2007 Schools Wikipedia Selection. Related subjects: Geography of Oceania (Australasia)

The Flag of New Zealand is used in Tokelau
An unofficial flag of Tokelau used since 1989
Geographic location
of atolls:
Atafu 8°33′6″S, 172°30′3″W
Nukunonu 9°10′6″S, 171°48′35″W
Fakaofo 9°21′55″S, 171°12′54″W
Languages Tokelauan, English
Capital None;
each atoll has its own administrative centre
Political status Territory of New Zealand
Head of State Queen Elizabeth II (as Queen of New Zealand)
Administrator David Payton
Head of Government Kolouei O'Brien
  – Total
  – % water

  12 km²
  – Total ( 2006)
  – Density

Dependent area of New Zealand
Currency New Zealand dollar
($ NZD)
GDP $1.5 million ( 230)
Time zone UTC -11
Internet TLD .tk
Calling Code 690
Some data from The CIA's 2004 World Factbook
Map of Tokelau.
Map of Tokelau.

Tokelau is a non-self-governing colonial territory of New Zealand that comprises a group of three tropical coral atolls in the South Pacific Ocean. The islands are occasionally referred to by Westerners by an older colonial name, The Union Islands. Until 1976, the official name was Tokelau Islands. The United Nations Committee on Decolonization includes Tokelau on the United Nations list of Non-Self-Governing Territories. It is, according to the CIA World Factbook list of countries by GDP, the poorest country in the world.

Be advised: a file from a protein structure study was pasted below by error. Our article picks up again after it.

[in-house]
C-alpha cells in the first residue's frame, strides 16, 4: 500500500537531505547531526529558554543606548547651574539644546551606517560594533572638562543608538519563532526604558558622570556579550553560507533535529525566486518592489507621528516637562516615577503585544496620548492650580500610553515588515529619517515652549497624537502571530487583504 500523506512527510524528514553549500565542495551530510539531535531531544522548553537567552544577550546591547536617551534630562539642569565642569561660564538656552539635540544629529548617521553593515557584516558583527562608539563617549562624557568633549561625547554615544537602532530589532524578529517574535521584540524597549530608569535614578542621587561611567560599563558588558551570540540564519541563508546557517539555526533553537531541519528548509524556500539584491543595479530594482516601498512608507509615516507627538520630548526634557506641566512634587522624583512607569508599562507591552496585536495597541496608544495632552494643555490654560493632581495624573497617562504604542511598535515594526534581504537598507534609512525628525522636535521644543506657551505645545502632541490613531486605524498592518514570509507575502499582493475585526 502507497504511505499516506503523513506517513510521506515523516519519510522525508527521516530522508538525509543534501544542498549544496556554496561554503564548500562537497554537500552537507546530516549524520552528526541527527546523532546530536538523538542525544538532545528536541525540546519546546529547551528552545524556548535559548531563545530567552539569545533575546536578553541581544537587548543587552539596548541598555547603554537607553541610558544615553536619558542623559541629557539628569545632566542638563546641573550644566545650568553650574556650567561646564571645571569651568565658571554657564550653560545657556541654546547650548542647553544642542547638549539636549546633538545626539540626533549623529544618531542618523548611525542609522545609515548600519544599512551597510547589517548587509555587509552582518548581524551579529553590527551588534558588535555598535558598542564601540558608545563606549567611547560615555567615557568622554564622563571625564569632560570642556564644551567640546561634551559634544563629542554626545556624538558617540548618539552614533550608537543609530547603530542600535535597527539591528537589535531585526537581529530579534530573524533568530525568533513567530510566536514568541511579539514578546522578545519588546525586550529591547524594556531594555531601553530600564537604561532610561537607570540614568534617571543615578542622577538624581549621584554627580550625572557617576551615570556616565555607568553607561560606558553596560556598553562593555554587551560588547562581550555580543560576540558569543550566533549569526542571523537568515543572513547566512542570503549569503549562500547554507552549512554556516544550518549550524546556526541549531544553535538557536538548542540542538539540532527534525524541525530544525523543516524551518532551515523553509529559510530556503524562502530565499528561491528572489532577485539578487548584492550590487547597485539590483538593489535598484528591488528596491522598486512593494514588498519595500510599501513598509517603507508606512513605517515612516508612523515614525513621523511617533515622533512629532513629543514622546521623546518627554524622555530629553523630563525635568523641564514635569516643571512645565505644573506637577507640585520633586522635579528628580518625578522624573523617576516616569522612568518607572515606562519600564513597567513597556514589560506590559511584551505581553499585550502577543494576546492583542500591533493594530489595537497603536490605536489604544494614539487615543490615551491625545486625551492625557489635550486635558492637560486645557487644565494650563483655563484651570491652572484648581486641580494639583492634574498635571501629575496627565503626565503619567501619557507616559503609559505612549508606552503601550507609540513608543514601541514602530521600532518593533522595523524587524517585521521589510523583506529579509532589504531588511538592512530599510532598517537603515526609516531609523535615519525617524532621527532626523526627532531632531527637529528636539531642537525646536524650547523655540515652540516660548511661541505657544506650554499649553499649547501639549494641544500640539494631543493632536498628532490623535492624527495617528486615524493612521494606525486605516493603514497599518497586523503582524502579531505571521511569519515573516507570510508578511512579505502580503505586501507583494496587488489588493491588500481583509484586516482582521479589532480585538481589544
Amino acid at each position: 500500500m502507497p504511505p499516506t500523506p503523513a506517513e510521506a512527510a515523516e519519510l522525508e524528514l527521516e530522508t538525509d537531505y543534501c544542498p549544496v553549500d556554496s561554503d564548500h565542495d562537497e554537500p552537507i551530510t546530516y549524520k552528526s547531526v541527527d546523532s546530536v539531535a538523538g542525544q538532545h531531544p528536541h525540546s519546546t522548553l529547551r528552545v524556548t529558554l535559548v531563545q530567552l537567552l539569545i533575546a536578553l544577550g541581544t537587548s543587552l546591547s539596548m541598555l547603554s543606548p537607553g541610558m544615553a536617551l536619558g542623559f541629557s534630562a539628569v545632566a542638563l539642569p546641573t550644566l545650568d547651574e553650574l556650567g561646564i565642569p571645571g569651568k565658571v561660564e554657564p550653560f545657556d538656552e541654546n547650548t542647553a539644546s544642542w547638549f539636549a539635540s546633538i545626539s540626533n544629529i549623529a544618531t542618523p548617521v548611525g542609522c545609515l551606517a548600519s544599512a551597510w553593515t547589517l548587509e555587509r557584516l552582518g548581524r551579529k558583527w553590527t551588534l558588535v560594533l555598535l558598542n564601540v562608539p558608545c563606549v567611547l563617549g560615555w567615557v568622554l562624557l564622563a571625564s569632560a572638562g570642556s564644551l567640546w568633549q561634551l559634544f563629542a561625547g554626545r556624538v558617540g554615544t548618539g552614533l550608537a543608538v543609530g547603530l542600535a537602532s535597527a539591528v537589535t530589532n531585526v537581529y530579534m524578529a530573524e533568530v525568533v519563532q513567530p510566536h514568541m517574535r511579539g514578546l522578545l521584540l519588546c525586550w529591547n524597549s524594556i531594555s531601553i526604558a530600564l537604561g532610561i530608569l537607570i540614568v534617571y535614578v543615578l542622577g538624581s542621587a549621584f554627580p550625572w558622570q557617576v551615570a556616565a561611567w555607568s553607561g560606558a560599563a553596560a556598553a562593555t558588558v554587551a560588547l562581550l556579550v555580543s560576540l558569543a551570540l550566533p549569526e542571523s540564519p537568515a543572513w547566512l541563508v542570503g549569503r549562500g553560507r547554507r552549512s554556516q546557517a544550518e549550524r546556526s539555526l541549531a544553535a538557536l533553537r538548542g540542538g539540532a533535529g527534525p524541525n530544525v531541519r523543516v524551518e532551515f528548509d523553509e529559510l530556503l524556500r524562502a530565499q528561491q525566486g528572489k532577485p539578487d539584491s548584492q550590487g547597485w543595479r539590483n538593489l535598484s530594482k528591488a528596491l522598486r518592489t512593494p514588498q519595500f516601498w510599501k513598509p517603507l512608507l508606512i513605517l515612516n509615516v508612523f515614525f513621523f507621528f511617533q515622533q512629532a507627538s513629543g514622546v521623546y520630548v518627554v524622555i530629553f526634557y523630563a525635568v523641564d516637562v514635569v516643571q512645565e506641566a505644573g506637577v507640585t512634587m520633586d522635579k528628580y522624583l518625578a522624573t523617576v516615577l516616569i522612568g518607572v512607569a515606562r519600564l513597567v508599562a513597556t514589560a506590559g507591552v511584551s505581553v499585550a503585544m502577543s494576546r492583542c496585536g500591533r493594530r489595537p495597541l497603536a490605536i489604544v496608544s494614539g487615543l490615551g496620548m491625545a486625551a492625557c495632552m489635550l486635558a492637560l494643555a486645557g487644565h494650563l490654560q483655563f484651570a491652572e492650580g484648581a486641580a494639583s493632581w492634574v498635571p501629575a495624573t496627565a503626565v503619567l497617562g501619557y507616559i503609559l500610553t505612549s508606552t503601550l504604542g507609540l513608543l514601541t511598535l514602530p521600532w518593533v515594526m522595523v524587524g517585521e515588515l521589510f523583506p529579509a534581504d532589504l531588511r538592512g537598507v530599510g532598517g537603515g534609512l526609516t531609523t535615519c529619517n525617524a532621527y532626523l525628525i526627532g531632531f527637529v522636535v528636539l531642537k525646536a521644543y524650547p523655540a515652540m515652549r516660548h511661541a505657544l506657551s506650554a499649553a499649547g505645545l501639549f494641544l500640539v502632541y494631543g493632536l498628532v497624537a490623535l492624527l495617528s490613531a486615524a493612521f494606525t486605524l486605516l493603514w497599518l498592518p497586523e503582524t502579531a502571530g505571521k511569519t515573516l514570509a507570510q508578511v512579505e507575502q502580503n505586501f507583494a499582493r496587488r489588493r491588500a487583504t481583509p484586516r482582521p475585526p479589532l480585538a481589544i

Tokelau was originally settled by Polynesians migrating from other island groups. The islands became a British protectorate in 1889 and then were annexed to the British colony of the Gilbert and Ellice Islands in 1916 and then transferred to New Zealand administration in 1926. By the Tokelau Act of 1948, sovereignty over Tokelau was transferred to New Zealand. Defence is also the responsibility of New Zealand. However, the Tokelauans are drafting a constitution and developing institutions and patterns of self-government as Tokelau moves towards free association with New Zealand, similarly to Niue and the Cook Islands.